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moongazer
 4 years ago
In graphing trigonometric functions why is it the phase shift of
y = a sin b(x+c) + d .
when c < 0 is to the right and when c > 0 is to the left ??
also for other trigo functions
moongazer
 4 years ago
In graphing trigonometric functions why is it the phase shift of y = a sin b(x+c) + d . when c < 0 is to the right and when c > 0 is to the left ?? also for other trigo functions

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amistre64
 4 years ago
Best ResponseYou've already chosen the best response.3to allow us to determine this from the origin

amistre64
 4 years ago
Best ResponseYou've already chosen the best response.3dw:1345902565889:dw

phi
 4 years ago
Best ResponseYou've already chosen the best response.0the same reason that f(x1) is shifted to the right. When x is 0, you plot a value taken from the function to the left of zero. You have "moved the point on the left to the right"

amistre64
 4 years ago
Best ResponseYou've already chosen the best response.3does this make sense?

moongazer
 4 years ago
Best ResponseYou've already chosen the best response.1I'm still trying to understand it :)

amistre64
 4 years ago
Best ResponseYou've already chosen the best response.3evaluating things that are at the origin, is by far simpler than trying to evaluate them at a distance.

amistre64
 4 years ago
Best ResponseYou've already chosen the best response.3since moving an object doesnt change its inherent structure; we move it to the origin to study it

amistre64
 4 years ago
Best ResponseYou've already chosen the best response.3we account for the movement in the equation such that if we move the center to the origin; all the points related to the function move in the same manner

moongazer
 4 years ago
Best ResponseYou've already chosen the best response.1I think I understood it now with the explanation of phi.

amistre64
 4 years ago
Best ResponseYou've already chosen the best response.3if we want to study a parabola: y = (x)^2 ; such that the vertex is x = 5, y=3 it is better to study this when the vertex is at the origin so we move it by 5, 3 to get it to (0,0) y3 = (x5)^2 y = (x5)^2 + 3

amistre64
 4 years ago
Best ResponseYou've already chosen the best response.3if x is out of phase by a factor of "c" then we need to adjust this thing back into place with (xc)

amistre64
 4 years ago
Best ResponseYou've already chosen the best response.3i think factor is a bad term there, but you know .....

moongazer
 4 years ago
Best ResponseYou've already chosen the best response.1That's what I am thinking with this sine graph dw:1345904532767:dw you need to subtract pi/3 to make it to the origin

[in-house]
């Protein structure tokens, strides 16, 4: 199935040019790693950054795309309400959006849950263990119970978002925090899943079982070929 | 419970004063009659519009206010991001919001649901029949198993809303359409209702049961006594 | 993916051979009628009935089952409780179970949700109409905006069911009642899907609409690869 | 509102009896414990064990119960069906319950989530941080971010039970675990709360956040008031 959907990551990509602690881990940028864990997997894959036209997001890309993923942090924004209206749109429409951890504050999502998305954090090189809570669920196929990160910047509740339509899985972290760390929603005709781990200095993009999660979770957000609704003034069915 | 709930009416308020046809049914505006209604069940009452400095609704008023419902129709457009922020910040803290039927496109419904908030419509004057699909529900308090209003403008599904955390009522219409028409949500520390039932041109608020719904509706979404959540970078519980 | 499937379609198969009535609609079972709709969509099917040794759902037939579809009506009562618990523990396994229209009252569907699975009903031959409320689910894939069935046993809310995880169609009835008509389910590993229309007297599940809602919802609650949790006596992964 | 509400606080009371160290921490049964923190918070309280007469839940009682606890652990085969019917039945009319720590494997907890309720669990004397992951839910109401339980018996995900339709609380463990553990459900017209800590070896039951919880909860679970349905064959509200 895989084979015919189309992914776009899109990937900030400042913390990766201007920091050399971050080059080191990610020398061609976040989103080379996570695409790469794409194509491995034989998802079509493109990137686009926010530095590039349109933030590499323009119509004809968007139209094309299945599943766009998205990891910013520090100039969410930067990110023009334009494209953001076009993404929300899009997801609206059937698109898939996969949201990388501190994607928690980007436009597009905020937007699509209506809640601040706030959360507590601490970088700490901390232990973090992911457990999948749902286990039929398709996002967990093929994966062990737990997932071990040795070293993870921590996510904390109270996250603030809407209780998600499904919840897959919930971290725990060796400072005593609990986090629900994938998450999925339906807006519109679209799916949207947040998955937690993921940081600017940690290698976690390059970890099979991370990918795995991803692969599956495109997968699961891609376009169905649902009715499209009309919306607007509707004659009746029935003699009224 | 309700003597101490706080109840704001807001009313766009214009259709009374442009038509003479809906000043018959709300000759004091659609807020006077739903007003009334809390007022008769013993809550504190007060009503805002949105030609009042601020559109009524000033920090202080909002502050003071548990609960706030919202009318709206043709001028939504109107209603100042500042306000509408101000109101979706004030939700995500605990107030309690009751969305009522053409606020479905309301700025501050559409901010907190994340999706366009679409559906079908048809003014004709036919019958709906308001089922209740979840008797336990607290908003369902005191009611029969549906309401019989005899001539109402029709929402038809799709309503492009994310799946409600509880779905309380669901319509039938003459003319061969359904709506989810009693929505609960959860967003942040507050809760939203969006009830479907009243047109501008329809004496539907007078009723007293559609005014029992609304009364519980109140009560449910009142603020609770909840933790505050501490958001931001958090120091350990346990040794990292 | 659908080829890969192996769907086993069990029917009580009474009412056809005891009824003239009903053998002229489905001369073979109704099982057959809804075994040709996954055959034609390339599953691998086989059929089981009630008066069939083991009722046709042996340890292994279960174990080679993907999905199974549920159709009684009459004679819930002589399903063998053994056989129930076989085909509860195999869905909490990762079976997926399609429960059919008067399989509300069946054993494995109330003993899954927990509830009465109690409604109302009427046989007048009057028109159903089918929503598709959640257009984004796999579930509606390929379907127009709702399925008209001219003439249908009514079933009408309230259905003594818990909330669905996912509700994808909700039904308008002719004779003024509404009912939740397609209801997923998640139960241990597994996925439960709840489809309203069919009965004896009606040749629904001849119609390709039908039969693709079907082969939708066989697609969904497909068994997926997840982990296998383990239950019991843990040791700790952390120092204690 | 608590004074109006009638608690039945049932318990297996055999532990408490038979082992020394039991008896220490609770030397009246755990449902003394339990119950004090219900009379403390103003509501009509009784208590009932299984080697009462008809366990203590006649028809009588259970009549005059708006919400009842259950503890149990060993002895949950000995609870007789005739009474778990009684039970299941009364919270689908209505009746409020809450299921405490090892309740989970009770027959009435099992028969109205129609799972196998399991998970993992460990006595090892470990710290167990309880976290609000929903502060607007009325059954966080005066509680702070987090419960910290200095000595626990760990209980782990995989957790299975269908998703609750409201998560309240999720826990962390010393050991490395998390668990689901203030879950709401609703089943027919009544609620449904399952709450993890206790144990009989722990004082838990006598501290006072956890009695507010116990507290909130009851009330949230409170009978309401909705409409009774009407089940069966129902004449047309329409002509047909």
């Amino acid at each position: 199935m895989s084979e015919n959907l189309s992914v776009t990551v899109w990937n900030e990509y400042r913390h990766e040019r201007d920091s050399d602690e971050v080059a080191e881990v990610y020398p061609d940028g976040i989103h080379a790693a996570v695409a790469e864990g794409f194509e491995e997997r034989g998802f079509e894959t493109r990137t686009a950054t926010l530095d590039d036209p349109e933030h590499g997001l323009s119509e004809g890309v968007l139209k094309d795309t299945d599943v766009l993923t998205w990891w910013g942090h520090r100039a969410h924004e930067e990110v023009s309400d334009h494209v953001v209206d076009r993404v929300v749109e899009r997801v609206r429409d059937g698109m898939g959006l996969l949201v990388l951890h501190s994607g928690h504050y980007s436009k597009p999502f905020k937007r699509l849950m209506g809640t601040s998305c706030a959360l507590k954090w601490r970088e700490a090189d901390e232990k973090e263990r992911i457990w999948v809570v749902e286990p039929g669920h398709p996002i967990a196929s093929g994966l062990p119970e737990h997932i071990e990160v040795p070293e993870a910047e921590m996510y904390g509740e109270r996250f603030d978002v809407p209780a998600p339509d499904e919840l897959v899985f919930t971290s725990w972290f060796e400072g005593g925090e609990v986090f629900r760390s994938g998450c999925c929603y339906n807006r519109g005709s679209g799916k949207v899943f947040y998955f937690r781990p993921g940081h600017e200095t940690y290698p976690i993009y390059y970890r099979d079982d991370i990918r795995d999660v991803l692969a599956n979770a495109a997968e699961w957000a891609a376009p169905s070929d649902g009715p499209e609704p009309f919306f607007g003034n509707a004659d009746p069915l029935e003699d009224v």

moongazer
 4 years ago
Best ResponseYou've already chosen the best response.1I think what you said: "then we need to adjust this thing back into place with (xc)" explains it

moongazer
 4 years ago
Best ResponseYou've already chosen the best response.1could you also explain why a is the amplitude and d is the vertical shift?

moongazer
 4 years ago
Best ResponseYou've already chosen the best response.1I'm just curious how does that work :)

hartnn
 4 years ago
Best ResponseYou've already chosen the best response.1when u write y=a sin (b(x+c)) the maximum value of y is a because the maximum value of sine function is 1 and the amplitude is the maximum value a function can take....

hartnn
 4 years ago
Best ResponseYou've already chosen the best response.1now consider the equation yd=a sin (b(x+c)) this means that all the points with ycoordinate y has now the y coordinate of yd this is a vertical shift of the entire function if d is positive, the entire function shifts down by d units and if d is negative the entire function shifts up by d units

hartnn
 4 years ago
Best ResponseYou've already chosen the best response.1i hope u got this @moongazer

amistre64
 4 years ago
Best ResponseYou've already chosen the best response.3a is a scalar factor that affects the slope of this thing at any given point. if we take the sine wave, it only has values from 1 to 1, the "a" part manipulates the slope at every given point to change how high or low the sin function can reach

amistre64
 4 years ago
Best ResponseYou've already chosen the best response.3sin(90) = 1; but lets say the original function is such that sin(90) = 3; multiply both sides by 3 3 sin(90) = 3

amistre64
 4 years ago
Best ResponseYou've already chosen the best response.3hartnn looks to have explained that well

moongazer
 4 years ago
Best ResponseYou've already chosen the best response.1Thanks for the answers. I agree that hartnn explained it well. :)
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